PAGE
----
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BDO's strong role in the aircraft leasing business

18 November 2019

Angela Fleming, Tax Partner, featured on The Sunday Business Post, 17 November, discussing Ireland's role in the aircraft leasing sector and BDO's established reputation in working with companies in the aviation industry. She also provides commentary on the potential introduction of an aviation carbon tax and what it could mean for the Irish economy. 

“At BDO, we have been providing a range of services to the aviation industry in Ireland since the 1980s, including some of the world’s largest aircraft lessors, airlines and MROs,” said Angela Fleming, Tax Partner at BDO Ireland. “We have also assisted many new entrants to the market with the establishment of their Irish operations. Our structured approach is vital in helping new entrants navigate the Irish market. We work in small, multi-disciplinary teams, using our industry knowledge and experience to  provide expert advice to our clients in the aviation sector.

Ireland is firmly established as the leading global hub of aircraft leasing, and is considered by many to be the birthplace of the aviation finance industry. The origin of the industry can be traced back to Tony Ryan’s Guinness Peat Aviation (GPA) in the 1970’s, which at its time was the largest aircraft lessor in the world. “The knowledge and expertise grounded by GPA became the foundation for the Irish aircraft leasing sector, and today, many of the largest aviation lessors in Ireland, and thus the world, either grew out of GPA or were founded by GPA alumni,” said Fleming.

There are many reasons why Ireland has been so successful in this regard, including our favourable tax environment which provides for a 12.5% rate of corporation tax on leasing profits, and tax depreciation for aircraft over an 8-year period. “In this industry, access to favourable rate of withholding tax is key,” said Fleming. “Ireland has over 70 double tax treaties, many of which have been negotiated with aircraft leasing as a target, and thus offers either zero or reduced rates of withholding tax on lease rentals. This is a key benefit that Ireland offers over its competitors, including Singapore and Hong Kong.”

This favourable tax environment, coupled with over 40 years of aircraft leasing specialism, has led to an unrivalled pool of highly skilled talent, which is essential in this highly technical industry. This talent extends not only to those employed directly by the lessors, but to the experienced professional advisers, including technical advisers, corporate service providers, non-executive directors, legal advisers, auditors and tax advisers.

“The aircraft leasing industry is of such significant value to Ireland that we cannot allow ourselves to become complacent,” said Fleming. “According to the Government the aircraft leasing industry in Ireland employs more than 5,000 people both directly through the leasing companies, and indirectly through legal, tax, audit and other professional services linked directly with the industry.”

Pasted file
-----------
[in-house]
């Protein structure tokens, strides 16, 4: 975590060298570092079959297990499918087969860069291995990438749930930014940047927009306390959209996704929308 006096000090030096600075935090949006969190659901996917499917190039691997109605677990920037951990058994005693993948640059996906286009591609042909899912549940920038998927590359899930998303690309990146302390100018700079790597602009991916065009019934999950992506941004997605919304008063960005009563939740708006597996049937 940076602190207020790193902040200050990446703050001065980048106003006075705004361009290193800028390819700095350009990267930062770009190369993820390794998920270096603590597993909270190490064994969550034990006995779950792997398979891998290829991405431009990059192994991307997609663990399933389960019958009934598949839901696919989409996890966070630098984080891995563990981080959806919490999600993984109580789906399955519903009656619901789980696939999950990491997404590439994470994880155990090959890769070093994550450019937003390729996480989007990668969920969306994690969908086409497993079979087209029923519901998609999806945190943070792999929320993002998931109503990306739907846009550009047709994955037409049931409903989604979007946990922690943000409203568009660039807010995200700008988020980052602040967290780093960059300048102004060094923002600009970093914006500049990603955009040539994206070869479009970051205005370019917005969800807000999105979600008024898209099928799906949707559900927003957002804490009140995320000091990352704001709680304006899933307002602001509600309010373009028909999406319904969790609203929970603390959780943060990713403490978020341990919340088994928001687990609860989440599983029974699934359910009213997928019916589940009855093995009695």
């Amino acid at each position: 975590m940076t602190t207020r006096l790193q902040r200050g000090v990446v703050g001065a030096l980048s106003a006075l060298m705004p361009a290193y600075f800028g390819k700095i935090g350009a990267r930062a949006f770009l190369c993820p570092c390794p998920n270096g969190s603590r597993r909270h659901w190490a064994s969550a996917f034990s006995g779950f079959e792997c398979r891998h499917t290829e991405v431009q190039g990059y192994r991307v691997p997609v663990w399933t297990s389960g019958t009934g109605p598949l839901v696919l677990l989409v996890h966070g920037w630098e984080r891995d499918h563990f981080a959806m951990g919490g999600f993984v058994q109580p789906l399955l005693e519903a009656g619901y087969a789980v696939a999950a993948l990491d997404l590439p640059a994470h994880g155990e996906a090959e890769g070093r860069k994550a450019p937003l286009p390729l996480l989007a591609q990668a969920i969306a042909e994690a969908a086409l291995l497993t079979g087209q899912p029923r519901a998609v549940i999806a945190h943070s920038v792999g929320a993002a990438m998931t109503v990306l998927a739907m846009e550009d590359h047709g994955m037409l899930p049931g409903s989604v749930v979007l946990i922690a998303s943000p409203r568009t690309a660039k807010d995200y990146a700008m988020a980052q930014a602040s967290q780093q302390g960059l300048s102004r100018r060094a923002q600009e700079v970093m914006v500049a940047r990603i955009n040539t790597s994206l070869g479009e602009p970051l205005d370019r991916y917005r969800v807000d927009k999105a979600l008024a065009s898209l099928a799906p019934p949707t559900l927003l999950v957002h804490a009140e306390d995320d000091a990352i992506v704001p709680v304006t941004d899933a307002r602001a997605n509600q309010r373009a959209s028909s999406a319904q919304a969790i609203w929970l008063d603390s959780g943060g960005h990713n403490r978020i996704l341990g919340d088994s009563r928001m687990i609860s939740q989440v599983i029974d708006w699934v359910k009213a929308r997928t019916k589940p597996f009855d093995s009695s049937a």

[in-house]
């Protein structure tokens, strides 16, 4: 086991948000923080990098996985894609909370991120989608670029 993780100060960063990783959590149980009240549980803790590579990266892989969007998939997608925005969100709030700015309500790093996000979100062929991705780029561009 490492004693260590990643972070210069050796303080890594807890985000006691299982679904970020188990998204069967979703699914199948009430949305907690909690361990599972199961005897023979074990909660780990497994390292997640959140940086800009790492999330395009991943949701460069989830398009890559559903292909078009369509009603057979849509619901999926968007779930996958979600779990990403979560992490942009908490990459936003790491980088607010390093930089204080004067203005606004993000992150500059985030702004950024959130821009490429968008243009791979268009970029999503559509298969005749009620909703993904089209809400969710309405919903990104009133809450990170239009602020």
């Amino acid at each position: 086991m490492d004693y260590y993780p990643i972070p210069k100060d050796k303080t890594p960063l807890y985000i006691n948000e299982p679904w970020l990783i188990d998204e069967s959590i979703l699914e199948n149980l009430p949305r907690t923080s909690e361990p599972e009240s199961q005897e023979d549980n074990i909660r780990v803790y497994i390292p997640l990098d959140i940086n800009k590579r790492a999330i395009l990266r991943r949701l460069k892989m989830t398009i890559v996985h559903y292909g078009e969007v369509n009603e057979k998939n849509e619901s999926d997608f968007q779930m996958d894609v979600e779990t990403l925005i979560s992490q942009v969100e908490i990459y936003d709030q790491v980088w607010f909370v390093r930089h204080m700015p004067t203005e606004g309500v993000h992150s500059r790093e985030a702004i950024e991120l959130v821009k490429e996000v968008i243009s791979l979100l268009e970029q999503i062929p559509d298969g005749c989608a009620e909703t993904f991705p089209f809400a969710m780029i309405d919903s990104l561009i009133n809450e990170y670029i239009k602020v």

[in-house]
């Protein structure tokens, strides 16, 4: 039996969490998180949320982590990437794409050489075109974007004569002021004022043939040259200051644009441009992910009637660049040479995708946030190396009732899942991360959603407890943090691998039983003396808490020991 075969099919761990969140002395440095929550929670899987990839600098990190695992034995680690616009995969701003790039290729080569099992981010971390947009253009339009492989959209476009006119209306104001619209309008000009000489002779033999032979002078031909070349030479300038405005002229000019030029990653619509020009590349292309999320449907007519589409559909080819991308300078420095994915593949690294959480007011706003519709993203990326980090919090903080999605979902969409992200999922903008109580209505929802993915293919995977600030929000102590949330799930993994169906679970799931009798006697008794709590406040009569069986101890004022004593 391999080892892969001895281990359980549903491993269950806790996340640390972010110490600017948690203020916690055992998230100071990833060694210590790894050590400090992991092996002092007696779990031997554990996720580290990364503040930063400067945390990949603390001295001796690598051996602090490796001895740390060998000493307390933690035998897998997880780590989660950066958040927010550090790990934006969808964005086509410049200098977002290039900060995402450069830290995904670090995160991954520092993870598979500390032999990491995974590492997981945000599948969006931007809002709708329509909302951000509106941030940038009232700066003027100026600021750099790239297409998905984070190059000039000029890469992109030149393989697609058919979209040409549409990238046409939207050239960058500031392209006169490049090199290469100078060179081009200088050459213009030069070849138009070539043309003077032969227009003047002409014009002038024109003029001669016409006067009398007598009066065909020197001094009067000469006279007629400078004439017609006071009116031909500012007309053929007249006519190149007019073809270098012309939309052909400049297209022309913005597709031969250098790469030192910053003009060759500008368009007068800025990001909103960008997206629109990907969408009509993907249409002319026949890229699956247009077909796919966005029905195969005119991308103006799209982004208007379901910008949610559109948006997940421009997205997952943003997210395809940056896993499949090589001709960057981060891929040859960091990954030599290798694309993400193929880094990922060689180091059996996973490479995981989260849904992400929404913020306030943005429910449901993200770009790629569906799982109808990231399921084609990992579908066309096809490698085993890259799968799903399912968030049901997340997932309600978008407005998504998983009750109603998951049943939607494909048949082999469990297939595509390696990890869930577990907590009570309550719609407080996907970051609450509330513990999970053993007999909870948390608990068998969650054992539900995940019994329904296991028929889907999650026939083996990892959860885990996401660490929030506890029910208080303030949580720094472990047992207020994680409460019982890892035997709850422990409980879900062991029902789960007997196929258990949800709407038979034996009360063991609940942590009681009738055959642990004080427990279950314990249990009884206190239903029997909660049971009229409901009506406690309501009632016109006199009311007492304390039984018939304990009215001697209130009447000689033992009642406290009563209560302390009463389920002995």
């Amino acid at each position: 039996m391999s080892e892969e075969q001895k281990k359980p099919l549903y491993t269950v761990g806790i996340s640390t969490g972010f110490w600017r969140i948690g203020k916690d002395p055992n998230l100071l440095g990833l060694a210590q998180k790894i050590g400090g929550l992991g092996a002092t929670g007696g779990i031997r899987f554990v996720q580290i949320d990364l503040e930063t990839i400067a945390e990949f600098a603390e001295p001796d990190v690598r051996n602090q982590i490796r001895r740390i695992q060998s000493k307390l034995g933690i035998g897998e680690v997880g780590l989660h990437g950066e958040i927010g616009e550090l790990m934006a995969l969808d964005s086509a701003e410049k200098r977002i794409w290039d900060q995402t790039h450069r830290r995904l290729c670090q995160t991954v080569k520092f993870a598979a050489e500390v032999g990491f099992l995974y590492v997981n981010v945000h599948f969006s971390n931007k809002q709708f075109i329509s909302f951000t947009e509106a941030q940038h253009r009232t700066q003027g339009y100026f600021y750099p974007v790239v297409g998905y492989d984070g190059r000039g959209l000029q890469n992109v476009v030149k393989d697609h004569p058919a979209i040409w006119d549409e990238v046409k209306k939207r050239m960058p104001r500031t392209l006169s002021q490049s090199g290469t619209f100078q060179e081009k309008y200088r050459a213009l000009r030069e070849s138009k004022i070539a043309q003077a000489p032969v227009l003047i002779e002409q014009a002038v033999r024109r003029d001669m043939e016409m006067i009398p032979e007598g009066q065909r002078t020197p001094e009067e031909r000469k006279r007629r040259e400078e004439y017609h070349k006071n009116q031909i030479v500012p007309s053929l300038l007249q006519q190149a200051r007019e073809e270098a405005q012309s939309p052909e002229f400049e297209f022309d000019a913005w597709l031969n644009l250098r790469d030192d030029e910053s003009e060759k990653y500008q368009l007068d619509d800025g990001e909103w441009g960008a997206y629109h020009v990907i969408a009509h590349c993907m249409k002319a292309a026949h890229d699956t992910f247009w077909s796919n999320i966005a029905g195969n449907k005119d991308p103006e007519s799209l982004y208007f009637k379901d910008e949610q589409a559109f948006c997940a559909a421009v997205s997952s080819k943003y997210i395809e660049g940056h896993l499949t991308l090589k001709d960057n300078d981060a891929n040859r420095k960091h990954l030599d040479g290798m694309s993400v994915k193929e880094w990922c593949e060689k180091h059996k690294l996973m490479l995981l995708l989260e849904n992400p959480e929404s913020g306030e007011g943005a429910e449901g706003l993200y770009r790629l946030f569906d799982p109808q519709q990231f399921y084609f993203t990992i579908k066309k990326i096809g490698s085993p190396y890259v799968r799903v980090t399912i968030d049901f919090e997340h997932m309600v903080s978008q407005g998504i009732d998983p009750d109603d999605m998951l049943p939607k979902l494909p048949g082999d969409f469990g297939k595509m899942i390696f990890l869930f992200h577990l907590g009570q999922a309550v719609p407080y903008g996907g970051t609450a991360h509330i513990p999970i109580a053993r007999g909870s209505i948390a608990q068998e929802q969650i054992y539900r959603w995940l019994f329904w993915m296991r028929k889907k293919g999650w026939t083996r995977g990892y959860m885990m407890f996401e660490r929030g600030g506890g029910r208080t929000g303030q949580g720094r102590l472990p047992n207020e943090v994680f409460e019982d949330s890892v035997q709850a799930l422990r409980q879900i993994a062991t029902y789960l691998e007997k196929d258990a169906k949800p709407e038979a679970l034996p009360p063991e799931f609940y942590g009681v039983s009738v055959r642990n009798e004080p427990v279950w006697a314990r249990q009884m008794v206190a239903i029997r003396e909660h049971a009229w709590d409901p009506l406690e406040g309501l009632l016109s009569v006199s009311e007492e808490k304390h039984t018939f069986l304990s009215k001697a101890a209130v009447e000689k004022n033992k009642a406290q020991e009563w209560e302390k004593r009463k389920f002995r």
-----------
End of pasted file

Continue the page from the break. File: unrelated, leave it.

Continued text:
At BDO, in addition to aircraft lessors, clients include airlines, maintenance and repair operations (MROs), part-out companies and others involved in the wider aviation industry. This sector contributes more than $4 billion to the economy and employs around 40,000 people when you include pilots, maintenance staff and cabin crew.

“One future challenge facing the industry as a whole is the potential introduction of an aviation carbon tax,” said Fleming. “There is a strong opinion among some EU Member States and international businesses that tax in this area is light, compared to taxes in other transport sectors and amid the increasing concerns regarding the damaging impacts of climate change.  In the last week, it has been reported that the finance ministers of nine EU countries have written to Frans Timmermans, the EU’s executive in charge of climate, calling for the introduction of an EU-wide tax on aviation.” Earlier this year, the prospect of the introduction of an EU-wide aviation tax was addressed in the Tax Strategy Group papers published by the Department of Finance.

“This is an issue that warrants serious consideration from an Irish aviation perspective and could have significant implications for the Irish aviation industry as a whole,” said Fleming. “While the rationale behind an aviation carbon tax may be sound, it is hoped that some attention will be given to the fact that Ireland is a small island nation and thus heavily reliant on aviation transport”. 

The success of the Irish aviation sector is in no small part due to the support of successive governments over the decades. This support has resulted in an enviable tax treaty network, and favourable corporation tax regime. “The continued support of our existing Government, including its IFS2020 strategy for the development of Ireland’s international financial services sector, is key to the continued success of this sector,” said Fleming.

The availability of talent and ability to build a business with substance in Ireland is increasingly important, with approaching changes in the international tax landscape. “From 2020, accessing tax treaties, which is a key requirement for the aircraft leasing industry, will require lessors to have the proper substance in the country from which they are leasing aircraft,” said Fleming. “This represents an opportunity for Ireland.”

“With its highly skilled and experienced workforce, favourable corporate tax regime and wide network of leasing-friendly double tax agreements, Ireland is the perfect location for lessors to establish and develop their leasing platforms,” Fleming said.

To learn more about the services BDO provide to companies in the aviation industry, please visit BDO Aviation Finance.


Content adapted from The Sunday Business Post, November 2019.